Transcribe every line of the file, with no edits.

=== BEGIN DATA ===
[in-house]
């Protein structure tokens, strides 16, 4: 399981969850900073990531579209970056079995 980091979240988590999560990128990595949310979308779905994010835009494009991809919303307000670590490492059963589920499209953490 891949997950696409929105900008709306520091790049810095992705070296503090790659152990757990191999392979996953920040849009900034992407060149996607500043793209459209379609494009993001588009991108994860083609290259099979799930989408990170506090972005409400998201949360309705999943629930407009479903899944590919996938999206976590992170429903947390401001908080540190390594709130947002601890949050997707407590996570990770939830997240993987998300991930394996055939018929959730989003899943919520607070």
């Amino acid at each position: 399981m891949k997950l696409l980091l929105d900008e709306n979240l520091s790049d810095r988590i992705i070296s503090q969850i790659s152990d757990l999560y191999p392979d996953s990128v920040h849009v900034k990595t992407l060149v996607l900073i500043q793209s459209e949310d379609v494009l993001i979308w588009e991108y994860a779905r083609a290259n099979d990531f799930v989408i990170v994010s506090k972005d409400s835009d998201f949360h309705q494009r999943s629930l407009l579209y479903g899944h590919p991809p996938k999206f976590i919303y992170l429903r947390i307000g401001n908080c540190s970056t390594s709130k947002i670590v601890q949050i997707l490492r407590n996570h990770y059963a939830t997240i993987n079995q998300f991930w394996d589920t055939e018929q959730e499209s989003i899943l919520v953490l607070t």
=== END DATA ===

[in-house]
């Protein structure tokens, strides 16, 4: 399981969850900073990531579209970056079995 980091979240988590999560990128990595949310979308779905994010835009494009991809919303307000670590490492059963589920499209953490 891949997950696409929105900008709306520091790049810095992705070296503090790659152990757990191999392979996953920040849009900034992407060149996607500043793209459209379609494009993001588009991108994860083609290259099979799930989408990170506090972005409400998201949360309705999943629930407009479903899944590919996938999206976590992170429903947390401001908080540190390594709130947002601890949050997707407590996570990770939830997240993987998300991930394996055939018929959730989003899943919520607070």
């Amino acid at each position: 399981m891949k997950l696409l980091l929105d900008e709306n979240l520091s790049d810095r988590i992705i070296s503090q969850i790659s152990d757990l999560y191999p392979d996953s990128v920040h849009v900034k990595t992407l060149v996607l900073i500043q793209s459209e949310d379609v494009l993001i979308w588009e991108y994860a779905r083609a290259n099979d990531f799930v989408i990170v994010s506090k972005d409400s835009d998201f949360h309705q494009r999943s629930l407009l579209y479903g899944h590919p991809p996938k999206f976590i919303y992170l429903r947390i307000g401001n908080c540190s970056t390594s709130k947002i670590v601890q949050i997707l490492r407590n996570h990770y059963a939830t997240i993987n079995q998300f991930w394996d589920t055939e018929q959730e499209s989003i899943l919520v953490l607070t």